In recent years some wonderful texts have appeared in the fiqh of the Shafi’i madhab. The most prominent of these are also representative of the respective approaches of the lands from which they emerged: Al-Fiqh al-Manhaji/Al-Mu’tamad from Syria and Al-Taqrirat al-Sadidah from Al-Hijaz.
Now then, the Hadhrami approach is primarily followed in Yemen, Al-Hijaz, Al-Ahsa, and the Indian Ocean. It provides extensive coverage of the masa’il such that a graduate rarely needs to refer to the text or hashiyah. However, these same graduates often cannot link the fiqh to the evidence from which it derives.
The Syrian approach, on the other hand, focuses on the evidences in support of the rulings. However, they rarely go into detail expounding difficult expressions or expressing divergent opinions within the madhab. The Egyptians are similar in this approach. These are, of course, generalisations. There are exceptions to this.
The same pattern has been observed within the Maliki madhab too. The Moroccan/Mauritanian approach is more focused on detail whereas in Egypt attention is given to evidence. Perhaps this is due to the environs in which they find themselves. The Shafi’is in Hadhramawt and the Malikis in the Maghrib do not have any competition from other schools. Thus, evidence is not as essential in discussion. In Syria and Egypt, however, there are many different schools in competition with each other and so knowing the evidences behind rulings proves valuable in debate, as well as giving confidence in one’s own school.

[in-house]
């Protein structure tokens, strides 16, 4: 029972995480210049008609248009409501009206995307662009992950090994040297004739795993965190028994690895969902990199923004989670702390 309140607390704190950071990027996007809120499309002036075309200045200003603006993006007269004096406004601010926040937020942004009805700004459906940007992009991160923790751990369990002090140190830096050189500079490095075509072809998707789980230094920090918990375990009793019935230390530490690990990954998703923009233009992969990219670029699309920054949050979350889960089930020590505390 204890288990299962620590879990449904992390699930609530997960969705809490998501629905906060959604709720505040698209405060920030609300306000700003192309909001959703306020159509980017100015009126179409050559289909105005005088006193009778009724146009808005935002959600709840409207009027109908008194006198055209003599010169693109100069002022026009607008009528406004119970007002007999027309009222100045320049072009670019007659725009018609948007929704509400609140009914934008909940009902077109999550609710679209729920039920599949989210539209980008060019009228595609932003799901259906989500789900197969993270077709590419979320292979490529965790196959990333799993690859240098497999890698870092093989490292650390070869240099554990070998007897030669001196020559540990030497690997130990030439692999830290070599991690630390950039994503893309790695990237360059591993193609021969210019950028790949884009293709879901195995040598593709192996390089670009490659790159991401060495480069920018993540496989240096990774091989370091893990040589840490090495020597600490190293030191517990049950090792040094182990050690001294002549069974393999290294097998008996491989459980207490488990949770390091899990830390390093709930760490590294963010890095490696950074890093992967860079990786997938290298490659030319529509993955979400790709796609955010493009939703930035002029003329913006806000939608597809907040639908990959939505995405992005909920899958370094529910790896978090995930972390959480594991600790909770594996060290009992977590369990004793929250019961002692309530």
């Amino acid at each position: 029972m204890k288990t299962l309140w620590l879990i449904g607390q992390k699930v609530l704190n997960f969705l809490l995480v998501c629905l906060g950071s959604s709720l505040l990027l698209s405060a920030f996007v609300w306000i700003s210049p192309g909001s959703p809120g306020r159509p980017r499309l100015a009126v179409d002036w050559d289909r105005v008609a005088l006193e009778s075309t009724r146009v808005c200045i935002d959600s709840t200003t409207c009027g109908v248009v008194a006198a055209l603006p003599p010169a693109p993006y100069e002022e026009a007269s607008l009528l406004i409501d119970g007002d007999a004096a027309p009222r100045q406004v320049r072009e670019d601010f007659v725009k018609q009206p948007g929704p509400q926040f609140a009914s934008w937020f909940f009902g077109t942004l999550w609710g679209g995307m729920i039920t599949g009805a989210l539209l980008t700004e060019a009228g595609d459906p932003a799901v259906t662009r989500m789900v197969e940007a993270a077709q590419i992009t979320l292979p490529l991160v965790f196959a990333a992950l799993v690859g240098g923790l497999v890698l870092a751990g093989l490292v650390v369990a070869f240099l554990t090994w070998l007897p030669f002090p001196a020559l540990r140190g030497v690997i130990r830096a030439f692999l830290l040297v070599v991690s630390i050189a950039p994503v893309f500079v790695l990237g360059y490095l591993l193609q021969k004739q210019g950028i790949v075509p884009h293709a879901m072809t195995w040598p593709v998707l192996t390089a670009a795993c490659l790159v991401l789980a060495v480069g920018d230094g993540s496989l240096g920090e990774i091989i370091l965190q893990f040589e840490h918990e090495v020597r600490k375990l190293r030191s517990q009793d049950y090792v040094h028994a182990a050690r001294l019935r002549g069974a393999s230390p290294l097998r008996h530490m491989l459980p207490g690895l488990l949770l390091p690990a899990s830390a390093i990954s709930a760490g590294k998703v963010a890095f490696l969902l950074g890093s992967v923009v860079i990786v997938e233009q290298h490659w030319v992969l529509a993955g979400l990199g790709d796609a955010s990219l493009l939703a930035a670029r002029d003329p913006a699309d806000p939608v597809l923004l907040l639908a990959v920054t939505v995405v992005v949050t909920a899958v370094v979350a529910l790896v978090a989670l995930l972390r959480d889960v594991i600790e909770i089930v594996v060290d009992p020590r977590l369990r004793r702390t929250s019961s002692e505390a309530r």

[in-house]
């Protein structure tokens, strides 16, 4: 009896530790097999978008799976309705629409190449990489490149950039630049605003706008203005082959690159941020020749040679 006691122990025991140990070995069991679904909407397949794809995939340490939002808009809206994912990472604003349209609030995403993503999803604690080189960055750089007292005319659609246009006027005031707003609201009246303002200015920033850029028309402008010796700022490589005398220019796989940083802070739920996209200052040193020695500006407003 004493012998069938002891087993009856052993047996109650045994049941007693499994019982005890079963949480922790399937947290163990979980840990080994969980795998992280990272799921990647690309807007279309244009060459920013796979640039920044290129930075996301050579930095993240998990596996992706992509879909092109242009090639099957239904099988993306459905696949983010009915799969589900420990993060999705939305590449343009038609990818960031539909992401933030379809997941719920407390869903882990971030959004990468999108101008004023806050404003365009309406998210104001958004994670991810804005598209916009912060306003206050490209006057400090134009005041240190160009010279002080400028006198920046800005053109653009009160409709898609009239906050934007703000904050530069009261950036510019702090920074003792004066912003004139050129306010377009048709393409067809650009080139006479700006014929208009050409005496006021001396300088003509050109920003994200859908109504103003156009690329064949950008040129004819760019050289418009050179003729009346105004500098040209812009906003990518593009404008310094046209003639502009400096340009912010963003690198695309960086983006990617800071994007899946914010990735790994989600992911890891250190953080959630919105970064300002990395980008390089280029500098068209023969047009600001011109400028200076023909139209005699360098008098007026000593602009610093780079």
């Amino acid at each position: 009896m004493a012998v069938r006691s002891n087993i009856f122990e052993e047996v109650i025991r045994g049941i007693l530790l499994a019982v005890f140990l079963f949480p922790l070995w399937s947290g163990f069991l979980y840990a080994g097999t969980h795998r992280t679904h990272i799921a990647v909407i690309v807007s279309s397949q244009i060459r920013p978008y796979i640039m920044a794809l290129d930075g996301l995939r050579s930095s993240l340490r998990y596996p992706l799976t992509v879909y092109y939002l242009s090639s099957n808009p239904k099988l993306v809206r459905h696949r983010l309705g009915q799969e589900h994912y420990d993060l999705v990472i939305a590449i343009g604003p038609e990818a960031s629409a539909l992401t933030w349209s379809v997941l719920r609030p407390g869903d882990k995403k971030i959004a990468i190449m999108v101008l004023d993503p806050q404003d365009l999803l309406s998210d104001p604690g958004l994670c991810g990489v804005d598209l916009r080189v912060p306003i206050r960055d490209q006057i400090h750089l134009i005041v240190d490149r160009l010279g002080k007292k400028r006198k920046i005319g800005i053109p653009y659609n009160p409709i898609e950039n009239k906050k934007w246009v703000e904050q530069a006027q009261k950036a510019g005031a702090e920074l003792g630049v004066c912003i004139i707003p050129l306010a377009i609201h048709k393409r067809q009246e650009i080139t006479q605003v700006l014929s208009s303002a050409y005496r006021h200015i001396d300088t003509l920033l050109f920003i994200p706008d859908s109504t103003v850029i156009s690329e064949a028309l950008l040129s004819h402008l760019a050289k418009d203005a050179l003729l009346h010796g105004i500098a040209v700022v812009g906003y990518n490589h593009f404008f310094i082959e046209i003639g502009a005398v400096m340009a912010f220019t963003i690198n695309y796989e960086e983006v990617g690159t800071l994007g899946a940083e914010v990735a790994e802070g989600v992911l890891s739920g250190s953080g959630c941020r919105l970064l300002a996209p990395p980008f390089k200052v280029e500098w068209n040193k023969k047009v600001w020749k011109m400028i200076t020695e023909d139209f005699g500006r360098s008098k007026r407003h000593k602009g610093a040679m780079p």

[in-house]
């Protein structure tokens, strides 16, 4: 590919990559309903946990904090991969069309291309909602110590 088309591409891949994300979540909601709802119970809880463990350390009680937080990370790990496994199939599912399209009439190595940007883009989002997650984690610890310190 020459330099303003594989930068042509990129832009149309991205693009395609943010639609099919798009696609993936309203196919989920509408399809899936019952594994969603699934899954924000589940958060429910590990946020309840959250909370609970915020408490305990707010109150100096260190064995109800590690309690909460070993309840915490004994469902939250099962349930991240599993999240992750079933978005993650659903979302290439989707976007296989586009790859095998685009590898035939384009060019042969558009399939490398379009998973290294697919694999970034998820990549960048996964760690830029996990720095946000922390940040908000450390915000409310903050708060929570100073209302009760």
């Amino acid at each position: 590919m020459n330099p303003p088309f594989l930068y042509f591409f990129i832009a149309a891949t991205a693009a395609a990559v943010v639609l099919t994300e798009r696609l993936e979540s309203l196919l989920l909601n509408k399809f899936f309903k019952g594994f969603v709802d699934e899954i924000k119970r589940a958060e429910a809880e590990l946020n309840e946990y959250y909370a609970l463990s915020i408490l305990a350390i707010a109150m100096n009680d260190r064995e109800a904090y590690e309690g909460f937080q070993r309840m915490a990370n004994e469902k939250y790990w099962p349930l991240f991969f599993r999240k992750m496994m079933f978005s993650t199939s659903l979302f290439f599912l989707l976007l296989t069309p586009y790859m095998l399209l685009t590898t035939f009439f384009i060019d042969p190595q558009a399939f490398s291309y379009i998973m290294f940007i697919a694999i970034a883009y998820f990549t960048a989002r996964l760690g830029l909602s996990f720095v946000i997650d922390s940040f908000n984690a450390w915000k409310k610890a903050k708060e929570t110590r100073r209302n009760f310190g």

Each approach has its respective merits. But a student with high aspirations should try to master both approaches by traveling and studying each tradition.